Health Insurance Terms
To make good health insurance decisions, you need to understand the terminology that describes major features of the health insurance plans. We offer this brief glossary as a guide to health insurance in California, including the North County Inland and North County Coastal regions of San Diego County.
A set amount that the health insurance consumer must pay out of pocket over the course of one year before the health insurance company begins to pay benefits.
The percentage of a healthcare bill that the health insurance policyholder must pay for services rendered.
Common among HMOs and PPOs, a co-payment is a flat fee that the health insurance consumer must pay for specific medical services or prescription medications. The health insurance policyholder must pay the co-payment amount at the time the medical service is provided or the prescription drug is purchased. For example, a health insurance plan may require a co-payment of $15 for a doctor’s office visit. The health insurance plan covers the remainder of the charges.
Those healthcare services, procedures, medications, and supplies paid for by your health insurance provider.
Flexible spending account (FSA):
A type of savings account into which a healthcare consumer and the consumer’s employer can deposit pre-tax earnings. Funds in the account must be used to pay for health insurance and/or medical charges not covered by the employer’s health insurance plan. FSA funds must be used within the benefit year or be forfeited-a major difference from an HSA (see below).
Group health insurance:
A health insurance plan that provides health coverage for several individuals. Most group plans are purchased by an employer to provide health insurance for its employees and members of the employees’ families.
Health Maintenance Organization (HMO):
An organization that provides medical services to healthcare consumers through a network of medical professionals who have agreed by contract to screen, diagnose, and treat patients according to certain guidelines. Plan members must seek medical attention within the HMO network in order to be covered by the plan.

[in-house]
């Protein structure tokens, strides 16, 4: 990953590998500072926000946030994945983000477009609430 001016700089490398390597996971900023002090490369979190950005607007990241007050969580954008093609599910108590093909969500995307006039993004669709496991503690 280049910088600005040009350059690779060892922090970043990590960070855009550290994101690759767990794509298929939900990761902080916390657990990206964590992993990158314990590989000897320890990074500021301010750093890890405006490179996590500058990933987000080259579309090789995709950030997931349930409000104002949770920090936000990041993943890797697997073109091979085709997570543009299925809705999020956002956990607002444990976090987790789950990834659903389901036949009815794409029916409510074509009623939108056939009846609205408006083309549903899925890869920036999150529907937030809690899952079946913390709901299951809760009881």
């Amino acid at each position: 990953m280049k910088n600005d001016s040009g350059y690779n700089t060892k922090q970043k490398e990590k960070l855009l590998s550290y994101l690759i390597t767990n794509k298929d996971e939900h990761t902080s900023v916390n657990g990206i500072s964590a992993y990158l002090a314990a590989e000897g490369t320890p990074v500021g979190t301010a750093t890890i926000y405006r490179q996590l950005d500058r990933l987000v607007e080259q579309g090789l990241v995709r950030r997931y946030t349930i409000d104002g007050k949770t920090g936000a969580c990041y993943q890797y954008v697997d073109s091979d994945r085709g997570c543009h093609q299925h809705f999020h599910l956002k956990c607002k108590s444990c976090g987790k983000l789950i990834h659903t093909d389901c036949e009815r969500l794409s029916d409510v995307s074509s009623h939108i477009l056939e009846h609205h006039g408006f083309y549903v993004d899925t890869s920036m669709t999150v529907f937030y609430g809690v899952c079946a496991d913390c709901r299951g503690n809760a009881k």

Health savings account (HSA):
A kind of savings account into which a healthcare consumer and/or his or her employer deposits pre-tax funds for the purpose of paying for medical expenses. Funds deposited in an HSA account are sheltered federal and state income tax and Federal Insurance Contributions Act (Social Security and Medicare) tax. Unlike funds deposited in an FSA, funds deposited an HSA can roll over, tax free, from one year to another. The funds must be used to pay for medical fees, drugs, or supplies, before age 65. After age 65, the funds can be withdrawn for any purpose. The holder of an HSA account must be enrolled in a High Deductible Health Plan (HDHP). The minimum deductible of an HDHP is $1,100 for an individual or $2,200 for a family.
Maximum out-of-pocket expenses:
The maximum amount of money the health insurance consumer must pay toward medical costs before his or her health insurance provider takes over 100 percent of the medical fees and costs. Out-of-pocket expenses include deductibles, coinsurance, and co-payments.
Medical savings account (MSA):
An MSA is a savings account that allows self-employed individuals and employees of small businesses to set aside funds to pay for medical charges that are not covered by standard health insurance.
A program of the U.S. government that uses taxpayer dollars to provide health insurance to qualified people. To qualify for Medicare health coverage, an individual must have a disability or be 65 years old. Medicare offers two health insurance plans: Part A and Part B. Funded solely with taxpayer dollars, Medicare Part A pays for hospitalization. Part B, which is funded both by the Medicare policyholder and the government, pays for basic medical services. Part B is also known as Medicare Supplement.
The ability of a consumer to move from one health insurance plan to another health insurance plan without restriction, regardless of preexisting medical conditions.
Point of service health plan (POS):
A health insurance plan that combines elements of a Health Maintenance Organization and a Preferred Provider Organization. With a POS health insurance plan, the policyholder chooses a primary care physician, who becomes the ‘point of service.’ The POS policy pays for both in-network and out-of-network services, although it pays more for in-network services. In addition, the paperwork for in-network medical services is handled for the consumer. If the policyholder goes outside the network, he or she is responsible for completing all forms, submitting all bills for payment, and for keeping account of the healthcare receipts.
Preferred Provider Organization (PPO):
A managed care health insurance plan that offers coverage at reduced rates for visits inside its network of physicians and medical facilities, but also pays for services obtained outside the network. The policyholder is responsible for a greater portion of the medical expenses when he or she visits a doctor, lab, or clinic outside the network of preferred providers.
A medical condition such as diabetes, asthma, or obesity that has been diagnosed before a consumer attempts to enroll in a health insurance plan. By law, health insurance providers are allowed to declare a waiting period before covering the treatment of preexisting conditions. In California, health insurers can deny coverage for preexisting conditions.
Supplemental health insurance:
A health insurance policy that covers medical expenses not covered by a primary health insurance policy.